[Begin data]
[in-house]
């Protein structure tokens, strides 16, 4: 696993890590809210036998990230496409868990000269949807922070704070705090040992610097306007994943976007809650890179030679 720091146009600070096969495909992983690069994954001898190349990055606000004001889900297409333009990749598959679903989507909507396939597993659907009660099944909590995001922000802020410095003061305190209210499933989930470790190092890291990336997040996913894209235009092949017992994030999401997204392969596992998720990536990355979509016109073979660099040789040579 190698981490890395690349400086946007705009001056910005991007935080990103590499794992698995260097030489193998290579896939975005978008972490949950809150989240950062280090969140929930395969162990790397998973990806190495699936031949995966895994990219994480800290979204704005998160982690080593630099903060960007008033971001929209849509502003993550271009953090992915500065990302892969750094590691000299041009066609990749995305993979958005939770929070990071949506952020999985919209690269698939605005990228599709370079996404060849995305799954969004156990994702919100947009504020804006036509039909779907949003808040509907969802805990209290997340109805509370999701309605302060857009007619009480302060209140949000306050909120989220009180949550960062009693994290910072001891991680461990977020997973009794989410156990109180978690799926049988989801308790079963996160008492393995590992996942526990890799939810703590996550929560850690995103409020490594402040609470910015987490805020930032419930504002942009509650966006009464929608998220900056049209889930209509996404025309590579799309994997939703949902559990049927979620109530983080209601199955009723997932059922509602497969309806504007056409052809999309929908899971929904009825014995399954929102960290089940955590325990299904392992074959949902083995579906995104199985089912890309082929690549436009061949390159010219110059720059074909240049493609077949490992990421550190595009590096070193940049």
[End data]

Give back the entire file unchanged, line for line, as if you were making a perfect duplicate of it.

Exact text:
[in-house]
């Protein structure tokens, strides 16, 4: 696993890590809210036998990230496409868990000269949807922070704070705090040992610097306007994943976007809650890179030679 720091146009600070096969495909992983690069994954001898190349990055606000004001889900297409333009990749598959679903989507909507396939597993659907009660099944909590995001922000802020410095003061305190209210499933989930470790190092890291990336997040996913894209235009092949017992994030999401997204392969596992998720990536990355979509016109073979660099040789040579 190698981490890395690349400086946007705009001056910005991007935080990103590499794992698995260097030489193998290579896939975005978008972490949950809150989240950062280090969140929930395969162990790397998973990806190495699936031949995966895994990219994480800290979204704005998160982690080593630099903060960007008033971001929209849509502003993550271009953090992915500065990302892969750094590691000299041009066609990749995305993979958005939770929070990071949506952020999985919209690269698939605005990228599709370079996404060849995305799954969004156990994702919100947009504020804006036509039909779907949003808040509907969802805990209290997340109805509370999701309605302060857009007619009480302060209140949000306050909120989220009180949550960062009693994290910072001891991680461990977020997973009794989410156990109180978690799926049988989801308790079963996160008492393995590992996942526990890799939810703590996550929560850690995103409020490594402040609470910015987490805020930032419930504002942009509650966006009464929608998220900056049209889930209509996404025309590579799309994997939703949902559990049927979620109530983080209601199955009723997932059922509602497969309806504007056409052809999309929908899971929904009825014995399954929102960290089940955590325990299904392992074959949902083995579906995104199985089912890309082929690549436009061949390159010219110059720059074909240049493609077949490992990421550190595009590096070193940049």